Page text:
As a fan of college football, while I am sad today, I am grateful that today, we are remembering Joe Paterno’s best memories, and hearing from many coaches who he made better coaches. Yes, there will be days when we have to judge Paterno’s record, and I will undoubtedly be back here in this space to share my thoughts. But until then, I will be remembering the positives about Paterno.

It was very disappointing yesterday when errenorous reports of Paterno’s death leaked. After my post yesterday, I continued to monitor twitter. Up until 8:45 P.M. Eastern , there continued to be random tweets that referenced that Paterno had died, until finally at 8:45, many news outlets began to go with stories of Paterno’s death (and of course his Wikipedia page was update), until other tweets began coming out at 9 from official sources that Paterno was indeed still alive and fighting.

Here’s a good story that has a timeline of the most important tweets in the false reporting, to its correcting: Link

Ironically, this shows both the power of twitter to get things incredibly wrong and to correct them quickly. As I noted yesterday, there was some simmering on twitter that Paterno had died, which undoubtedly stepped up the pressure on the news organizations to find out if he had indeed passed or not. But twitter also allowed Paterno’s family to get out in front of the story easily, and stop it before it got too far, and saved the family and other news organizations from embarrassment. I’m guess Joe Schad and other ESPN reporters are very grateful now that they can’t break stories on twitter before they are broken on ESPN the network.

Either way, Yahoo! Sports columnist Pat Forde tweeted it best when he said that Paterno’s death was just something any news organization could get wrong, at all.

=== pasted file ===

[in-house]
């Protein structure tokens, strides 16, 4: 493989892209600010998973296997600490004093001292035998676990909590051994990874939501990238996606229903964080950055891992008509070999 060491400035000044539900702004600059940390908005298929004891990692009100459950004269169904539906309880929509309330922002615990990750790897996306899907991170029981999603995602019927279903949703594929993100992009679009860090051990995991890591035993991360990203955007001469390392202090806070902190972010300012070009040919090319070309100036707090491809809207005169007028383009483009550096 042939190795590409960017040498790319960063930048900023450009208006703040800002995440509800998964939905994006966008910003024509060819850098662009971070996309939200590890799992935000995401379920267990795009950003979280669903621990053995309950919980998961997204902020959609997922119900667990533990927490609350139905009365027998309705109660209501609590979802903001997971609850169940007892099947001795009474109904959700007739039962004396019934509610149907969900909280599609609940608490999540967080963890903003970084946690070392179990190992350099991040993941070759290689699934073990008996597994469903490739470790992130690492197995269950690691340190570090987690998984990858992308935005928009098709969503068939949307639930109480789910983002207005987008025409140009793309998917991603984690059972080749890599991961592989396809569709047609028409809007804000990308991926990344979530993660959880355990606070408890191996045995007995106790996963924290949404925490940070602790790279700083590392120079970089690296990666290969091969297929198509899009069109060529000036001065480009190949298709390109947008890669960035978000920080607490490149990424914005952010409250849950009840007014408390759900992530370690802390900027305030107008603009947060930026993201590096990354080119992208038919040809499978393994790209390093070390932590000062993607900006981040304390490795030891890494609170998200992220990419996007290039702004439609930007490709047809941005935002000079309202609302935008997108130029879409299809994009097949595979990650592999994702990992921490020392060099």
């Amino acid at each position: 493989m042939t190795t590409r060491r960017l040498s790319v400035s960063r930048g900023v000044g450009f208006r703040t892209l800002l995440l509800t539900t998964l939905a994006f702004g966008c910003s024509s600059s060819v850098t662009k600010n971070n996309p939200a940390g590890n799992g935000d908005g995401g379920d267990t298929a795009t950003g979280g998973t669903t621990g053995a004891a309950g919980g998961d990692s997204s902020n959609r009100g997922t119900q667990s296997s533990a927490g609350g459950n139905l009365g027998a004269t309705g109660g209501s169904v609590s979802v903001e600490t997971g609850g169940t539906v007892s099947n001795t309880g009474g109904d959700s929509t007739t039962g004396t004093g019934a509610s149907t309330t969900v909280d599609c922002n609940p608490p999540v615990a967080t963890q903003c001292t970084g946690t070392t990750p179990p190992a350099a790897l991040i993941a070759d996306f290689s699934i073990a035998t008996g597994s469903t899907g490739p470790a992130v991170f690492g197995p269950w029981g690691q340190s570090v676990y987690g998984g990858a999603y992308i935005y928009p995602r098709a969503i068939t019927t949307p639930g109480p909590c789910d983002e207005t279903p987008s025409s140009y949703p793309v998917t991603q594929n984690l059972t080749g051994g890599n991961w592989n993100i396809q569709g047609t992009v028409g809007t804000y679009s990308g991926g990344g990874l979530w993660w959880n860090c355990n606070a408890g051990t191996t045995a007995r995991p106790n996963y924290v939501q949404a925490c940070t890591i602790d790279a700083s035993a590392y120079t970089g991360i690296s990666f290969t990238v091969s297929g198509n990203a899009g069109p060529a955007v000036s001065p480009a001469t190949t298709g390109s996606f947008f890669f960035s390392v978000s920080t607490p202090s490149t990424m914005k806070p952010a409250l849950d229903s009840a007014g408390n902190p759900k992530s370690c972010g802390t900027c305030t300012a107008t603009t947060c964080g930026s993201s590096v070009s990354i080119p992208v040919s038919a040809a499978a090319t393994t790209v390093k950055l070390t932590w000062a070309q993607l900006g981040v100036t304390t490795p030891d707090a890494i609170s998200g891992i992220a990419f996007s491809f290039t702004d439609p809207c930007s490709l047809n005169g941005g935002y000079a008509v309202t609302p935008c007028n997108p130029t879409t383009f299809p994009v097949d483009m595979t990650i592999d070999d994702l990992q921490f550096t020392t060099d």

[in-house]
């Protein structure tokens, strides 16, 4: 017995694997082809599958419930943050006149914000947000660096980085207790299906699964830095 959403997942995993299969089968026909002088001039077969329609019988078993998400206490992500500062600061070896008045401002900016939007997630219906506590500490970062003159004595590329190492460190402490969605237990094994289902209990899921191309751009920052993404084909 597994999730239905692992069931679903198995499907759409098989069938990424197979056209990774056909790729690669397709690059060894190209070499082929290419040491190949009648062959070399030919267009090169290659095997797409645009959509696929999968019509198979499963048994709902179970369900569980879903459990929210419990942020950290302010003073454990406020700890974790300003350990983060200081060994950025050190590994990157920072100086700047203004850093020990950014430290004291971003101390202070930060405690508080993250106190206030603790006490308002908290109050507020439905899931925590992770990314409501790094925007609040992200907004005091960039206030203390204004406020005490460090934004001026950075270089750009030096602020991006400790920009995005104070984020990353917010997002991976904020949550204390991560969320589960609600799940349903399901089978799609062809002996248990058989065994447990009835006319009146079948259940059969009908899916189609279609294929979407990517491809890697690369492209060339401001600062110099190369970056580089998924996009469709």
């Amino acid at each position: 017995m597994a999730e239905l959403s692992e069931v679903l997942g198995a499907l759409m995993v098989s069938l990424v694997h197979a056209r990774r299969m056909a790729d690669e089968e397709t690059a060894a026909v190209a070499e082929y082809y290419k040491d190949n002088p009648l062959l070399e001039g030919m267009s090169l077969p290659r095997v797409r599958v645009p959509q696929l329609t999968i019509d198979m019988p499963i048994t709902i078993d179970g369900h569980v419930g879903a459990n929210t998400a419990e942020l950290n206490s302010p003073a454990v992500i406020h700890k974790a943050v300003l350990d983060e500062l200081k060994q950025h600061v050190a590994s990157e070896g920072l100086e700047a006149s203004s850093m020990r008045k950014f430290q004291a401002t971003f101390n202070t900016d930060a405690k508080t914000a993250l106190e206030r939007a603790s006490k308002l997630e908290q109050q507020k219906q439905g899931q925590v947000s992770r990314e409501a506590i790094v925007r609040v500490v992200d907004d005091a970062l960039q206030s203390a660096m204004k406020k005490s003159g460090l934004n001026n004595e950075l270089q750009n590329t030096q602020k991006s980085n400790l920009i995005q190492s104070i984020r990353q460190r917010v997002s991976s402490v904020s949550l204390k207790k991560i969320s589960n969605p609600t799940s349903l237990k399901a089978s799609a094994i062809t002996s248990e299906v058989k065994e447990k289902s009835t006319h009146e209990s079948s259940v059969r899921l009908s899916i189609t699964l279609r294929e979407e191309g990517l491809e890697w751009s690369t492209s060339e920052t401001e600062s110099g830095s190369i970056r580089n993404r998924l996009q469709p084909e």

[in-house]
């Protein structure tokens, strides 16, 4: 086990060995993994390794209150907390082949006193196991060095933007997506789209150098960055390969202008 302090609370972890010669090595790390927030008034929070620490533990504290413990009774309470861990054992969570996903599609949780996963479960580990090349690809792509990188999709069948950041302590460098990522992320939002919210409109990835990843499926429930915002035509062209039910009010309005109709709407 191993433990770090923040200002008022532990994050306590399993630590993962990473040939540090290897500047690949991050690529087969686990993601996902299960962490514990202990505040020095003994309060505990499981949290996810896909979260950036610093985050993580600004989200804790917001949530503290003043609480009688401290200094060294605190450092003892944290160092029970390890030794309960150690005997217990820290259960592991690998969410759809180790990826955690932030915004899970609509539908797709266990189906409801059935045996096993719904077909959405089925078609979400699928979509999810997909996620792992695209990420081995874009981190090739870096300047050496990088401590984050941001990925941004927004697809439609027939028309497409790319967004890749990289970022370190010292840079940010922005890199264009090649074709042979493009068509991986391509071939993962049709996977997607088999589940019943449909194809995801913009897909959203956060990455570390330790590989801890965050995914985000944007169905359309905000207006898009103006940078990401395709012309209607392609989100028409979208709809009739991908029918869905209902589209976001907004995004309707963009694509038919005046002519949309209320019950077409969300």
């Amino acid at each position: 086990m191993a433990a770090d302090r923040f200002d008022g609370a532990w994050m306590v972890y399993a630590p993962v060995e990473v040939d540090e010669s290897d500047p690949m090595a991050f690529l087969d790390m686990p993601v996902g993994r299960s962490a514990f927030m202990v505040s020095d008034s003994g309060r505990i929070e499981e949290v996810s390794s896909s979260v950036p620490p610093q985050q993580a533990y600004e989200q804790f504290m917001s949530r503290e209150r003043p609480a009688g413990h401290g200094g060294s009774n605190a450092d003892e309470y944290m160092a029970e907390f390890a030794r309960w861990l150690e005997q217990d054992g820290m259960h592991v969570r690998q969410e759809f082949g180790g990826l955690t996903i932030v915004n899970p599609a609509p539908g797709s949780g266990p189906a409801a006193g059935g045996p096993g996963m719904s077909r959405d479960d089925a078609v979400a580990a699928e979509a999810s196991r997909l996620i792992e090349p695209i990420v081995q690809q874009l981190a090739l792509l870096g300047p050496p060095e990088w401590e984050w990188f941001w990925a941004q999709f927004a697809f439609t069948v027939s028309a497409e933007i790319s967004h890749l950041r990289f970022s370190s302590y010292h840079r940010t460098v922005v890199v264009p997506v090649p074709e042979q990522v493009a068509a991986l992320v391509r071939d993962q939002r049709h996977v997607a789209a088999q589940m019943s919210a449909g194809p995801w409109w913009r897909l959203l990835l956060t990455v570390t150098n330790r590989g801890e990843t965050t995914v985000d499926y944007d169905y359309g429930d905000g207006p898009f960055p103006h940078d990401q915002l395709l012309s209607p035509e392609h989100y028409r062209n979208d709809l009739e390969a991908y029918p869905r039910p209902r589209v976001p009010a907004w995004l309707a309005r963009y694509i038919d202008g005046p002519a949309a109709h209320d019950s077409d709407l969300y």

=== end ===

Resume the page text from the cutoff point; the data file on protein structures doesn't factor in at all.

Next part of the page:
Lavar Arrington and Penn State’s Moral Highground: Overlooking the Weak

After Joe Paterno’s interview in the Washington Post, noted Penn State alum LaVar Arrington offered his perspective in a separate Post column. He basically confirmed everything that was Paterno said, including about Sandusky’s early retirement in 1999 (Arringtons’s senior year), denying that it had anything to do with a campus police investigation into Sandusky the previous year. About half of Arrington’s interview dealt with Parerno’s comments in a thoughtful perspective, but the second half of the piece turned into a biased, propaganda based platform, where Arrington pities his former coach for being the “sacrificial lamb” and blasts Penn State’s board of trustees, referring to their actions as “evil”. This is the best evidence I can find of Joe Paterno being worshiped. Arrington concludes that he hopes time will bring out the truth about Paterno.  (Link: http://www.washingtonpost.com/blogs/hard-hits/post/joe-paterno-interview-a-former-players-reaction/2012/01/16/gIQATXfZ3P_blog.html

Only once in his opening does Arrington mention “sexual abuse”, and never says anything about the victims in the case.

Underlying Arrington’s attitude is an air of moral superiority, that the true Penn Staters would have waited for Jerry Sandusky’s trial to determine whether Joe Paterno did or didn’t do the right thing. Jay Paterno also exhibited such an air in his interview with Tom Rinaldi of ESPN a few days after Bill O’Brien was hired to replace Jay’s father. repeatedly, when he was asked about how he would respond to the questions, Jay Paterno repeated there needed to be time for facts to come out, even mentioning the Duke lacrosse case. He was not asked what he would say to Sandusky’s accusers.